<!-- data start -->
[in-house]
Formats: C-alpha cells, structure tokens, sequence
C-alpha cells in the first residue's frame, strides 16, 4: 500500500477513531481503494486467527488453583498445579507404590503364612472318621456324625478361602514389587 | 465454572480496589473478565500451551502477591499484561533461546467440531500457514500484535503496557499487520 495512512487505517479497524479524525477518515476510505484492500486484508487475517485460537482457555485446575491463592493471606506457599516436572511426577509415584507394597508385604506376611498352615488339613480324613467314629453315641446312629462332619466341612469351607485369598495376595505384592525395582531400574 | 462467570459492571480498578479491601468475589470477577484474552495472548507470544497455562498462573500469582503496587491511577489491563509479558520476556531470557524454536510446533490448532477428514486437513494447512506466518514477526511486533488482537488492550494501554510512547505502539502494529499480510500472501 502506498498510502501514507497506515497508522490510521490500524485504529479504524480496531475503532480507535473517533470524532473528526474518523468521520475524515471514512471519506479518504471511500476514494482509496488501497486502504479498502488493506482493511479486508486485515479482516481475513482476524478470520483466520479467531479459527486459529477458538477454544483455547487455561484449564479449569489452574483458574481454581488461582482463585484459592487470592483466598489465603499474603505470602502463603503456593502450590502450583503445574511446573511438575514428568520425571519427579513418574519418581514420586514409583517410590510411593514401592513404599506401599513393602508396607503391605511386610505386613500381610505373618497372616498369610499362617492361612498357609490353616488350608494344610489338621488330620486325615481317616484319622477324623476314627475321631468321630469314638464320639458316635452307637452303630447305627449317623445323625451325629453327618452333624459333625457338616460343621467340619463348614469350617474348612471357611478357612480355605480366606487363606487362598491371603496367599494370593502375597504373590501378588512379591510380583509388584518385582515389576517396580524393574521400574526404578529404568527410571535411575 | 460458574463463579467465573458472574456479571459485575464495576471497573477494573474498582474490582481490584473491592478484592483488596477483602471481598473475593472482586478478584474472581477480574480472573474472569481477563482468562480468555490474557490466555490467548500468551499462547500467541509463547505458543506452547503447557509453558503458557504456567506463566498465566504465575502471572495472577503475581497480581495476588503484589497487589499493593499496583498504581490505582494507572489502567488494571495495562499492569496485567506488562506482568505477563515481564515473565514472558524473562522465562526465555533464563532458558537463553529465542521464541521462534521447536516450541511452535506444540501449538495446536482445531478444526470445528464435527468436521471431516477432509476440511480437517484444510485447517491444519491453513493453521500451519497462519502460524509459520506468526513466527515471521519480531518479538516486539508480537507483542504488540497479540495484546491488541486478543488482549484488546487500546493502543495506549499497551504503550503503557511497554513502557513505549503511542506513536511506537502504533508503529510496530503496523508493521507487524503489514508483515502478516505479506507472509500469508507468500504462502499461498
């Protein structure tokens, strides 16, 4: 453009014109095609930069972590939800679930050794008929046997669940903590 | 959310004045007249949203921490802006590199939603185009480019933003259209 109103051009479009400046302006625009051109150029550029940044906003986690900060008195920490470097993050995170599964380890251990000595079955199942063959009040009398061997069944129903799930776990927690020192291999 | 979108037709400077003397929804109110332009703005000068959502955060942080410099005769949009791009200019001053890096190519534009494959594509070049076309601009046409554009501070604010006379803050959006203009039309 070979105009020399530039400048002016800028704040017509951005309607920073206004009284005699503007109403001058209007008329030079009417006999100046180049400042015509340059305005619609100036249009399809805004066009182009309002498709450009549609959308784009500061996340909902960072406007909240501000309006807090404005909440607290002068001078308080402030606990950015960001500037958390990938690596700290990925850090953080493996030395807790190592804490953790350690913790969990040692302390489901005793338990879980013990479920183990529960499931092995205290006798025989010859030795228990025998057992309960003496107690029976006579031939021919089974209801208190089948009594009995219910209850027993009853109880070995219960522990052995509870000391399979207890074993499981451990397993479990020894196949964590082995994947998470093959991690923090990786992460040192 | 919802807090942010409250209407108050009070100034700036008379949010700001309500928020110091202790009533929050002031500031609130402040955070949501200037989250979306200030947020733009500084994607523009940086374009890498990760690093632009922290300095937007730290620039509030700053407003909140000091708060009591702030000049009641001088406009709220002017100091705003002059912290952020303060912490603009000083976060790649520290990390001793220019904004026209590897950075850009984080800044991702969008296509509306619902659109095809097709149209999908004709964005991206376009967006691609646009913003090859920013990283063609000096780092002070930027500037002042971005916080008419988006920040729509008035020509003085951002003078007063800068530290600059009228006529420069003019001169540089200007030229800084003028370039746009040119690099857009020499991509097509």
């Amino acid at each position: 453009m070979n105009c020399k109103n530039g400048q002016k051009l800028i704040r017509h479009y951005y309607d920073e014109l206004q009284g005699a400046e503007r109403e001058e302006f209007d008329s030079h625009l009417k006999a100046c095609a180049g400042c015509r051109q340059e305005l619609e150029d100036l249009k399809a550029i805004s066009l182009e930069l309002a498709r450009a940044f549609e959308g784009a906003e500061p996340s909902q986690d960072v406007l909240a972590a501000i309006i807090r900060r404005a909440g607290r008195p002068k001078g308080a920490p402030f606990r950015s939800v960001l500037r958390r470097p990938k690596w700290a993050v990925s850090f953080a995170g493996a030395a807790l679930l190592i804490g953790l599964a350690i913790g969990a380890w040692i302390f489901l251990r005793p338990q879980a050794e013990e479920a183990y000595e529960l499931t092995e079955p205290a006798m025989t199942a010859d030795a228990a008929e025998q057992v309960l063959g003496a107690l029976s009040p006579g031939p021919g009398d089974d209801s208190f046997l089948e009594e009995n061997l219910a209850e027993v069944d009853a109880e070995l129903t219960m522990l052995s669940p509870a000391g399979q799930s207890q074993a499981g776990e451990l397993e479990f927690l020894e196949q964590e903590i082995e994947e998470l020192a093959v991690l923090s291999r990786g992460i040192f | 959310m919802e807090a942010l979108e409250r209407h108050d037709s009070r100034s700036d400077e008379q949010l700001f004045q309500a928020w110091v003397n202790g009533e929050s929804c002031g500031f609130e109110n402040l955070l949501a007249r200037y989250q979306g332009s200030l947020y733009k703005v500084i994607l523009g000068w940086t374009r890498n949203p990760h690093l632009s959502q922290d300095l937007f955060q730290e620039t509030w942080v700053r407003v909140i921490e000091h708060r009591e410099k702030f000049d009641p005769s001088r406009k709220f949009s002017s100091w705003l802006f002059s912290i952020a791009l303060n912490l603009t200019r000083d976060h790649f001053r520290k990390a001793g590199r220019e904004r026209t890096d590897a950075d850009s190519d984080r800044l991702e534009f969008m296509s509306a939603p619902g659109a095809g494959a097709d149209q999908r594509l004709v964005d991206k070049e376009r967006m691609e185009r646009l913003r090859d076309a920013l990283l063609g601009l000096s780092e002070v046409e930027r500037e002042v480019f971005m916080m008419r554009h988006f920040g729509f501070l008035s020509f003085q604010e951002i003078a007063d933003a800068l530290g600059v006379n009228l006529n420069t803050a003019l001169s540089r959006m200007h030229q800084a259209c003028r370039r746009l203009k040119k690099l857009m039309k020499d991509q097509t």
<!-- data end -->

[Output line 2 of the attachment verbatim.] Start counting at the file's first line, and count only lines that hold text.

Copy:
Formats: C-alpha cells, structure tokens, sequence